The post office wants to increase the price of a stamp by 2 cents to 46 cents starting in January. The agency has been battered by massive losses and declining mail volume and faces a financial crisis.
Postal officials announced a wide-ranging series of proposed price increases Tuesday, averaging about 5 percent, and covering first class, advertising mail, periodicals, packages and other services.
The request now goes to the independent Postal Rate Commission which has 90 days to respond. If approved, the increase would take effect Jan. 2.
"The Postal Service faces a serious risk of financial insolvency," postal vice president Stephen M. Kearney said.
Kearney said the agency is facing a $7 billion loss in 2011. The rate increase will bring in an extra $2.5 billion, meaning it still faces a $4.7 billion loss.
The rate increase is part of a series of money-saving plans announced in March. These also include reducing mail deliveries to five days a week, closing offices and making other cuts in expenses. Congress must agree to eliminating deliveries on Saturdays.
While the cost of a first-class stamp would go up to 46 cents, people who bought "Forever" stamps at lower prices will still be able to use them for first-class mail without paying the difference.
Officials also said they plan a new design for Forever stamps, which currently have am image of the Liberty Bell. New Forever stamps will have images of evergreen trees. All Forever stamps would remain valid.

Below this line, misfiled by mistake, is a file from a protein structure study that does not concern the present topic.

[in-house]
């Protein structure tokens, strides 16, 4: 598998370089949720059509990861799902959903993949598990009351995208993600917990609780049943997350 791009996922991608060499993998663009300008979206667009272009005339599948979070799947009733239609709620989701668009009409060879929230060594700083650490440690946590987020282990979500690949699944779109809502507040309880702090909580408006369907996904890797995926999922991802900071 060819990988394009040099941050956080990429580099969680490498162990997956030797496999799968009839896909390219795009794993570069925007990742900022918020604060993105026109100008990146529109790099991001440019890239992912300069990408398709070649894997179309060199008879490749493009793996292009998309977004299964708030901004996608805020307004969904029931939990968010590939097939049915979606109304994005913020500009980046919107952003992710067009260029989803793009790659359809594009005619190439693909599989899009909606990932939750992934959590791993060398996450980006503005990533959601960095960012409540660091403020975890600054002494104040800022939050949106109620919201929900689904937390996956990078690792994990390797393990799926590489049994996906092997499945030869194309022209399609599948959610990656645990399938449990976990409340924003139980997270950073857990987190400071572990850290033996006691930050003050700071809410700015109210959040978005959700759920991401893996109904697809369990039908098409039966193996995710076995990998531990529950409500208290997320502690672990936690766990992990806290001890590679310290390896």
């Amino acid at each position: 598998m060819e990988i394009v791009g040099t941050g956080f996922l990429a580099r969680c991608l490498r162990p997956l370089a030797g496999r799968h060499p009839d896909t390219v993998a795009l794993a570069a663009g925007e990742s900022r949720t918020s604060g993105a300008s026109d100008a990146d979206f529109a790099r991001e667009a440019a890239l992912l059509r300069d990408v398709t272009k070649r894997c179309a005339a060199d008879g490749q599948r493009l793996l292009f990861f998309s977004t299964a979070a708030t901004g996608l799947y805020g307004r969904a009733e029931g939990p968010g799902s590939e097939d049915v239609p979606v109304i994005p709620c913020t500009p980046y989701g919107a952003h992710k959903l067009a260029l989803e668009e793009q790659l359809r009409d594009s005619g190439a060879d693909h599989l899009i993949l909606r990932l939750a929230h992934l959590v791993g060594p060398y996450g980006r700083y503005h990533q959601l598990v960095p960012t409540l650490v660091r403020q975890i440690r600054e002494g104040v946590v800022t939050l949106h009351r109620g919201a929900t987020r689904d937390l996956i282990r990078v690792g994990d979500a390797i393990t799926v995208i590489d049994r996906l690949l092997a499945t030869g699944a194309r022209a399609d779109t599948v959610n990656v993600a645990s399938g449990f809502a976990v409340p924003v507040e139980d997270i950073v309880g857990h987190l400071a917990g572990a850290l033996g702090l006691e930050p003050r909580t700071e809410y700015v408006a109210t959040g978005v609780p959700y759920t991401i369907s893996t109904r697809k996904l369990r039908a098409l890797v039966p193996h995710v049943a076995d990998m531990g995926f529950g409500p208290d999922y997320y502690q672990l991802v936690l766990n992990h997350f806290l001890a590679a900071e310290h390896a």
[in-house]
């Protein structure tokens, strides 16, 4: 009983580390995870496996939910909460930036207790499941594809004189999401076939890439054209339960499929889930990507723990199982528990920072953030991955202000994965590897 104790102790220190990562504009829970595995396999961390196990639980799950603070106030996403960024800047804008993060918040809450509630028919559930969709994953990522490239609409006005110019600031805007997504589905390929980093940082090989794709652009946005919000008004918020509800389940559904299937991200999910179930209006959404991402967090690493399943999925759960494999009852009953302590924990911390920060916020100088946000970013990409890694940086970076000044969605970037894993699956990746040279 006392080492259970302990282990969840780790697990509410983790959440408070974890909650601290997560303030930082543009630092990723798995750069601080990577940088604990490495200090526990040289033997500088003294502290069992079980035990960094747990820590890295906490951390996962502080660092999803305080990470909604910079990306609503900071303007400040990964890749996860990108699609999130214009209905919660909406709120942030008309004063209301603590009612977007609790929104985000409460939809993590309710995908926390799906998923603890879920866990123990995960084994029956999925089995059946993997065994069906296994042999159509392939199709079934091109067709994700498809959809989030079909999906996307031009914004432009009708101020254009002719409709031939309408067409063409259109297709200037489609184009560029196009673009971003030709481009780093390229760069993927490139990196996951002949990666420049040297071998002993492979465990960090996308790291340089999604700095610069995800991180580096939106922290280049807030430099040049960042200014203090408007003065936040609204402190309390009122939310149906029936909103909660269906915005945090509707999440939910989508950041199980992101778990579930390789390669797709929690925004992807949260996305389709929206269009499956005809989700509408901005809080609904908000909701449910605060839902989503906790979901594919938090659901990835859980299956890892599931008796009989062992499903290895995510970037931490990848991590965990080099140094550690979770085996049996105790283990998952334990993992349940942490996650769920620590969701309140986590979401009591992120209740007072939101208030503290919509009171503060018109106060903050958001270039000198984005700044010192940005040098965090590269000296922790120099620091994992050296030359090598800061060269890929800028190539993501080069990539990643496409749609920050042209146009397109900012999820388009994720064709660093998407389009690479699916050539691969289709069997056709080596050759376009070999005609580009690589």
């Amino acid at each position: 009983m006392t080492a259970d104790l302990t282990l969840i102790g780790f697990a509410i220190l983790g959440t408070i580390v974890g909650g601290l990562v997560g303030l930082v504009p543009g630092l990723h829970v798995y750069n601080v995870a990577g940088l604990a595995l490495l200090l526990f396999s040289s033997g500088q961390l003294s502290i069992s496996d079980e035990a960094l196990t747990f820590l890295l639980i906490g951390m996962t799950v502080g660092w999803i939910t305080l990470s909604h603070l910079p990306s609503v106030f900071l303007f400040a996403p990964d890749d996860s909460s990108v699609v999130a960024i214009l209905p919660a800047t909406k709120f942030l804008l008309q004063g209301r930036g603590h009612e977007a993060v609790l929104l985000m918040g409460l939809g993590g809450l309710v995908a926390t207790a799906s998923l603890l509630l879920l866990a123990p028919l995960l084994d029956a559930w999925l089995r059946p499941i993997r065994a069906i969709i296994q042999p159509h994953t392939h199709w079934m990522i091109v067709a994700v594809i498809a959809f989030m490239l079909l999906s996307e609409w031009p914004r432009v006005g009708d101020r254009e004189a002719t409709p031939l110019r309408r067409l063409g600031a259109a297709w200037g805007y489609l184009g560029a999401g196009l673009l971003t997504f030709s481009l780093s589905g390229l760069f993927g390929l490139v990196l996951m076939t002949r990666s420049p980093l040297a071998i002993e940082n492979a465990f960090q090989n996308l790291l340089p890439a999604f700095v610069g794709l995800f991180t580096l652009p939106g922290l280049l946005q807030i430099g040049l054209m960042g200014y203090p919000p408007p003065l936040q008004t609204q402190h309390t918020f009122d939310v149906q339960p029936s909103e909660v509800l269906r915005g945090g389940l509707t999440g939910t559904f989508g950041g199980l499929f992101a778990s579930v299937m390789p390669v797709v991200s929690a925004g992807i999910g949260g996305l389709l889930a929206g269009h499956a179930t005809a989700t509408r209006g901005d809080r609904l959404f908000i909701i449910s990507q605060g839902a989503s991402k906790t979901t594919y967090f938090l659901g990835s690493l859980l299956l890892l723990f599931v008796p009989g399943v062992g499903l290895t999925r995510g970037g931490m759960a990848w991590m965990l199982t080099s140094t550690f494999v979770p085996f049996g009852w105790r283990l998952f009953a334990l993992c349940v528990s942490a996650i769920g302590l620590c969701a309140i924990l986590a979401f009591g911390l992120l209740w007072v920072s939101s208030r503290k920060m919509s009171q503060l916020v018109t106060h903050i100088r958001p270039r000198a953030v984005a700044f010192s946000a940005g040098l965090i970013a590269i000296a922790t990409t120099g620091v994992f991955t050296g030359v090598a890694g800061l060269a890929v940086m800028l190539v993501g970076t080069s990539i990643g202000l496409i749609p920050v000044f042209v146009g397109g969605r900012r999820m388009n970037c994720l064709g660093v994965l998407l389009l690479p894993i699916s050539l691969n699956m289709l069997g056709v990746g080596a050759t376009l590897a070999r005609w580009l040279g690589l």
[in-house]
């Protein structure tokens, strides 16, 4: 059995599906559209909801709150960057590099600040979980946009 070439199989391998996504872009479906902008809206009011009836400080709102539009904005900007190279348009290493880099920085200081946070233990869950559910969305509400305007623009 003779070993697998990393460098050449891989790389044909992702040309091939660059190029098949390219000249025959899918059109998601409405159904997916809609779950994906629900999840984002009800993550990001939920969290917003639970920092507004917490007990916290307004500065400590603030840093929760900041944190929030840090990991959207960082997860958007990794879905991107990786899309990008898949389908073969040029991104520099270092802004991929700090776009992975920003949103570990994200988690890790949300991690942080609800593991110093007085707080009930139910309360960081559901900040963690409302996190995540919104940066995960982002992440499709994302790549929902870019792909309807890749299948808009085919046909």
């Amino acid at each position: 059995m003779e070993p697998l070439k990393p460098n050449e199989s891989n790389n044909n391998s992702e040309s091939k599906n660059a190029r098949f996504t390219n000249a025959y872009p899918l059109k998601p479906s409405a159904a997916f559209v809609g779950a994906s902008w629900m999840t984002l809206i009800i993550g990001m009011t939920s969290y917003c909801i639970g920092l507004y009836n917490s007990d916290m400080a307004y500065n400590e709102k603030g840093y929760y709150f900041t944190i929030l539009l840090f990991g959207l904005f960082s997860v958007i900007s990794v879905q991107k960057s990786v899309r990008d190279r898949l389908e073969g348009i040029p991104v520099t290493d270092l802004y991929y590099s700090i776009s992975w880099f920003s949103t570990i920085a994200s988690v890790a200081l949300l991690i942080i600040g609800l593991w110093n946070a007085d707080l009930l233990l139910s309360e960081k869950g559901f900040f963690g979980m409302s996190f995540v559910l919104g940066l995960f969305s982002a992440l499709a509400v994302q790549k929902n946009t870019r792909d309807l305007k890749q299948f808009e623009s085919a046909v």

In addition to the 46-cent rate for the first ounce of a letter the cost for each additional ounce would go up a penny to 18 cents. The cost to mail a post card would go up 2 cents to 30 cents.
The price to send periodicals would go up about 8 percent and other rates for advertising mail, parcels and services will also go up by varying amounts. The current 44-cent first-class rate took effect May 11, 2009.
The agency lost $3.8 billion last fiscal year despite cutting 40,000 full-time positions and making other reductions. It has continued to face significant losses this year.
The weak economy has sharply reduced mail volume as companies cut their advertising. At the same time there has been a significant drop in lucrative first-class mail, with more and more people turning to the Internet to communicate with each other as well as to receive and pay bills.
The proposal drew a prompt complaint from the mailing industry.
"This proposed rate increase amounts to another tax imposed on Americans at a time when the economy can least afford it," said Tony Conway, executive director of the Alliance of Nonprofit Mailers, a group representing charities and other organizations.
"Consumers everywhere will pay more for the letters and packages they need to send; businesses—large and small—will suffer and even more jobs will be lost," complained Conway, who was designated spokesman for the Affordable Mail Alliance, a coalition of businesses, charities and other mailers formed to oppose the increase.
Postal officials also have proposed eliminating Saturday mail delivery as a means of cutting costs, a change that would require congressional approval.
Post office finances are also complicated by the requirement that the agency make annual payments to pre-fund future health benefits for retirees, something not required of other government agencies.
And the postal inspector general contends that the Postal Service has been overcharged billions of dollars for retirement benefits for employees who worked for the old Post Office Department before it was converted to the Postal Service in 1970.